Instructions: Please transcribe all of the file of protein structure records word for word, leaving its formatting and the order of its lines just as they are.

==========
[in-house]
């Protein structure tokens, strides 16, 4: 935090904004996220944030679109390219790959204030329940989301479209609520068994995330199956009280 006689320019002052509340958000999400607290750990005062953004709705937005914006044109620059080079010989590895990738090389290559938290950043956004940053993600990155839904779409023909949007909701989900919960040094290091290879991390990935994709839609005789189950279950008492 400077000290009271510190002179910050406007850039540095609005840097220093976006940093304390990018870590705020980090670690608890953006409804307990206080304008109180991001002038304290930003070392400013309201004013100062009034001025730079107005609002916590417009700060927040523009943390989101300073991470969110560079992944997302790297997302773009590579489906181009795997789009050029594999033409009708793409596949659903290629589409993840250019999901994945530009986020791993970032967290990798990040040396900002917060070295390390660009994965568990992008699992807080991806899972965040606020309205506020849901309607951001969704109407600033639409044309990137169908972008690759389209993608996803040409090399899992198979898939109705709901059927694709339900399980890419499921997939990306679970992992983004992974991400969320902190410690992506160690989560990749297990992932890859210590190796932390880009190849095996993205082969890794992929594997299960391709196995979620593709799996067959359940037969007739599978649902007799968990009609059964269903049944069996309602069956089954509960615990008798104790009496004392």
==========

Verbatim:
[in-house]
């Protein structure tokens, strides 16, 4: 935090904004996220944030679109390219790959204030329940989301479209609520068994995330199956009280 006689320019002052509340958000999400607290750990005062953004709705937005914006044109620059080079010989590895990738090389290559938290950043956004940053993600990155839904779409023909949007909701989900919960040094290091290879991390990935994709839609005789189950279950008492 400077000290009271510190002179910050406007850039540095609005840097220093976006940093304390990018870590705020980090670690608890953006409804307990206080304008109180991001002038304290930003070392400013309201004013100062009034001025730079107005609002916590417009700060927040523009943390989101300073991470969110560079992944997302790297997302773009590579489906181009795997789009050029594999033409009708793409596949659903290629589409993840250019999901994945530009986020791993970032967290990798990040040396900002917060070295390390660009994965568990992008699992807080991806899972965040606020309205506020849901309607951001969704109407600033639409044309990137169908972008690759389209993608996803040409090399899992198979898939109705709901059927694709339900399980890419499921997939990306679970992992983004992974991400969320902190410690992506160690989560990749297990992932890859210590190796932390880009190849095996993205082969890794992929594997299960391709196995979620593709799996067959359940037969007739599978649902007799968990009609059964269903049944069996309602069956089954509960615990008798104790009496004392």